Tuesday, February 17, 2015

The Secret Science of Sleet Scraping, Part II - Pantographs

David writes......

In Randall's original article on sleet scraping for third rail and trolley pole electric railway properties, a commenter asked about pantographs.

I've read that the Pennsylvania Railroad normally operated with the rear pantograph up. During sleet storms and other conditions where the overhead could ice over, the front pantograph would be raised, but cut out from the electrical system, so it could knock off ice on the wire before the rear, power-collecting pantograph came into contact. Above, here is a photo from Marty Bernard showing both pans up on a GG1 at Potomac Yard, near Washington, D.C.
This also appears to have been the case for the South Shore, though some older photos show cars in good weather condition running with the front pantographs up, while others show the rear pantographs up.  Could one of our readers enlighten us?

In the photo above, we see a standard St. Louis light rail car. Note the pantograph in the front, just behind the headlight. This is a sleet scraping pantograph. These sleet cutters appear on some Siemens light rail cars . They were developed by the late Fred Perry when he served as a consultant for the Metrolink system in St. Louis. Of course, Fred was a friend of IRM and many other traction museums until his untimely death about ten years ago. St. Louis, as I well know from living there for nine years, gets a lot of ice storms compared to other parts of the country. Such storms create havoc on the streets and the transit systems. Fred directed the installation of a spare pantograph on the front of one of the Metrolink cars. The pantograph was not wired to collect power, but was wired into a resistor, which in turn would head the collector blades on the top of the pantograph. The front pantograph was also apparently tuned to place more pressure on the overhead. The end result was a heated sleet scraper that would clear the overhead before the power-collecting pantograph came into contact with the wire.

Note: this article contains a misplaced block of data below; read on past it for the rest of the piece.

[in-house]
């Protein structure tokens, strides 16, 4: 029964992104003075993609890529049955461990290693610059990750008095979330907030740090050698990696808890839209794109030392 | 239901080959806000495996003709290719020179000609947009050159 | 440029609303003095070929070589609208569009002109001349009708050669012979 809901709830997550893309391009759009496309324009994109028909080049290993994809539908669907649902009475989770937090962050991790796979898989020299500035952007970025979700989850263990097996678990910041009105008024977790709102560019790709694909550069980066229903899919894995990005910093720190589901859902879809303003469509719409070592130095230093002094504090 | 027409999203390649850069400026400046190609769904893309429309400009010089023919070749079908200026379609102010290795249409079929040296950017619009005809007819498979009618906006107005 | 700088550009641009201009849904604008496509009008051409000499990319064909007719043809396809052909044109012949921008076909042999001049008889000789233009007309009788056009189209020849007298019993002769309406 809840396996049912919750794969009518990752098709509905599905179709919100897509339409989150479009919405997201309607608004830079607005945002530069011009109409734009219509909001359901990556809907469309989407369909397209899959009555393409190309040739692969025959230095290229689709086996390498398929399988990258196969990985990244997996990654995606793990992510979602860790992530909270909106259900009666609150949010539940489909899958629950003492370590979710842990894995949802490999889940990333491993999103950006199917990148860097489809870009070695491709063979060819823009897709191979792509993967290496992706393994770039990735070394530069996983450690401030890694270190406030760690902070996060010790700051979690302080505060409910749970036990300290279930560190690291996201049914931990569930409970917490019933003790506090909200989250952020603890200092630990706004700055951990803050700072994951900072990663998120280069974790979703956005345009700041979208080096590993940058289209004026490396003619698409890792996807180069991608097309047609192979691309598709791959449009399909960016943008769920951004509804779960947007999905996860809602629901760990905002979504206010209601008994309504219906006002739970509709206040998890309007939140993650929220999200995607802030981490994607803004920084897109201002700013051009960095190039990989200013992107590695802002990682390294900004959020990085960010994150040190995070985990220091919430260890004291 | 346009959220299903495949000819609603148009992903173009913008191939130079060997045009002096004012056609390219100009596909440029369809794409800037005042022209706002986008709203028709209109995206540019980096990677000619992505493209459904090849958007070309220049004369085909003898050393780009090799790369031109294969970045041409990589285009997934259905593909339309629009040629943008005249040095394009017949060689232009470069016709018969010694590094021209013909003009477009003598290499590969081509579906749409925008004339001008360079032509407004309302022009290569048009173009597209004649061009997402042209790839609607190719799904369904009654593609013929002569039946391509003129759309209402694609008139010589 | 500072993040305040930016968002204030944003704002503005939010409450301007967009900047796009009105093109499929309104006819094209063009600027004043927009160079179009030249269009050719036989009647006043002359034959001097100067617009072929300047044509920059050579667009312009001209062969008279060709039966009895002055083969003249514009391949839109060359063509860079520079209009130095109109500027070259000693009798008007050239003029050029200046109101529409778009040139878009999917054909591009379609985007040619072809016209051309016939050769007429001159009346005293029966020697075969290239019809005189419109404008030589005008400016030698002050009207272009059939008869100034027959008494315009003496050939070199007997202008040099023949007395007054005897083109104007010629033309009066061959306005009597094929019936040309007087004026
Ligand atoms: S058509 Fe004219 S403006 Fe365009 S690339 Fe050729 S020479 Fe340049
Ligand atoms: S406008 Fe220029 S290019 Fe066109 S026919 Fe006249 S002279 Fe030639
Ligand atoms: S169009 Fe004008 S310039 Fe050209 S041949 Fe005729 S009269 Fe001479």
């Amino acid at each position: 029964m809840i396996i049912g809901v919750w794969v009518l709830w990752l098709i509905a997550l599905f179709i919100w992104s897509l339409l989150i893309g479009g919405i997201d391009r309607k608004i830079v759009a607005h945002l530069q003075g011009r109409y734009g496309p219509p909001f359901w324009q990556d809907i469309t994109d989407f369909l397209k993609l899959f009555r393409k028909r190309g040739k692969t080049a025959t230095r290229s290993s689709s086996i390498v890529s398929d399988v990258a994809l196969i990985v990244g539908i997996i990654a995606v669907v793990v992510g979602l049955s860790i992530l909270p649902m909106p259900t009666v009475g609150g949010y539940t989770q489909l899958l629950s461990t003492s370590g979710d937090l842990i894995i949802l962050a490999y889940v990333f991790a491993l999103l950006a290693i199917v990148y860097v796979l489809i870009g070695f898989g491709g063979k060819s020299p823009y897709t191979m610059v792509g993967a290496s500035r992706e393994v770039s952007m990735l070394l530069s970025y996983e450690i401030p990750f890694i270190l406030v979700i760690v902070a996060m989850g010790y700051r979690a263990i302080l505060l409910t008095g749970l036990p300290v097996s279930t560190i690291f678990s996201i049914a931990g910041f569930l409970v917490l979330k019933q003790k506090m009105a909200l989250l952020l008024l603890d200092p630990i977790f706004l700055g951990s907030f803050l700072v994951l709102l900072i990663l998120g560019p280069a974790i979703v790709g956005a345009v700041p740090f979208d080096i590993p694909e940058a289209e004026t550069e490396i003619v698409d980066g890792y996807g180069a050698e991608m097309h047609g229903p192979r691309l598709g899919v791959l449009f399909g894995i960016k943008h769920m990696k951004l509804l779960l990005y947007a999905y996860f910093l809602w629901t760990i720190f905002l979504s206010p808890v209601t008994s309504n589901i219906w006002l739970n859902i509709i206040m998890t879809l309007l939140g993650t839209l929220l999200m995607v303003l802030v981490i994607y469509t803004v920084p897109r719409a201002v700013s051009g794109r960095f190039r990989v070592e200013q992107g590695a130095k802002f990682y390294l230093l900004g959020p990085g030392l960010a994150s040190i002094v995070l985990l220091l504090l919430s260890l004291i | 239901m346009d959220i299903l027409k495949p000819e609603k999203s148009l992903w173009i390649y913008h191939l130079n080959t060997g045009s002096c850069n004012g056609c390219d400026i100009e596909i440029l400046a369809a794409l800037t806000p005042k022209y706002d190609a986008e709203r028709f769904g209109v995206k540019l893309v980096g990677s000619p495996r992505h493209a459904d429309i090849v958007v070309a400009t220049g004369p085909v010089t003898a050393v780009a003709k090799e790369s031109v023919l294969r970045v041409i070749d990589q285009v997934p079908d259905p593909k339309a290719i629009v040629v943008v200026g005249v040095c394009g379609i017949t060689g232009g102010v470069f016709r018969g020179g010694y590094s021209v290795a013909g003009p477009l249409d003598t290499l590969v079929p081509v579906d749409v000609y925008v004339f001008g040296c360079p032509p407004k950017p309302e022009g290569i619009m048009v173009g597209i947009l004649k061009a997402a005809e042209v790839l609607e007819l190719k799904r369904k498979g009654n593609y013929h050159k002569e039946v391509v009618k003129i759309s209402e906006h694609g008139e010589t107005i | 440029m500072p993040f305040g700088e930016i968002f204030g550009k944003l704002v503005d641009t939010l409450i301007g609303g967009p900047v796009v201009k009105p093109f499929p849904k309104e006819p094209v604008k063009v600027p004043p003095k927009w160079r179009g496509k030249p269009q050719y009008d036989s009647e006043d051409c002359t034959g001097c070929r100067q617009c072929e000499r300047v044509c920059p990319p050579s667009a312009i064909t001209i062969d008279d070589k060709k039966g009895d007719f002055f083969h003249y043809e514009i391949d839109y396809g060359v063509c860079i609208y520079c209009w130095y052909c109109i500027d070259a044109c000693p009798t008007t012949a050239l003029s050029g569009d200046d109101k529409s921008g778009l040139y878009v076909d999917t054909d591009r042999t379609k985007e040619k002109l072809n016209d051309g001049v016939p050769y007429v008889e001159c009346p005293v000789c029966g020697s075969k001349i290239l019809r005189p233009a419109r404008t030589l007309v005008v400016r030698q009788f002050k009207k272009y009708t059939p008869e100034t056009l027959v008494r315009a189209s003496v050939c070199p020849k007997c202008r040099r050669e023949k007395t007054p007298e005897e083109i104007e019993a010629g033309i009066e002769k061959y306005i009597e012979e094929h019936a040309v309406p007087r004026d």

According to Fred, when he told me this story at the Museum of Transportation years ago, the Siemens engineers were horrified at first when they heard that this modification had been made. After they inspected it up close, it became an optional feature on some of their light rail cars. I know some of the cars used by the Utah Transit Authority here in Salt Lake have the same sleet scraping pantograph. In the photo above, we see a similar setup. I've noticed that not all of the UTA cars have these. Having lived here for about 18 months, I can say we don't seem to get as many ice storms as I experienced in St. Louis.

So folks, there you have it! The complete science of sleet scraping!

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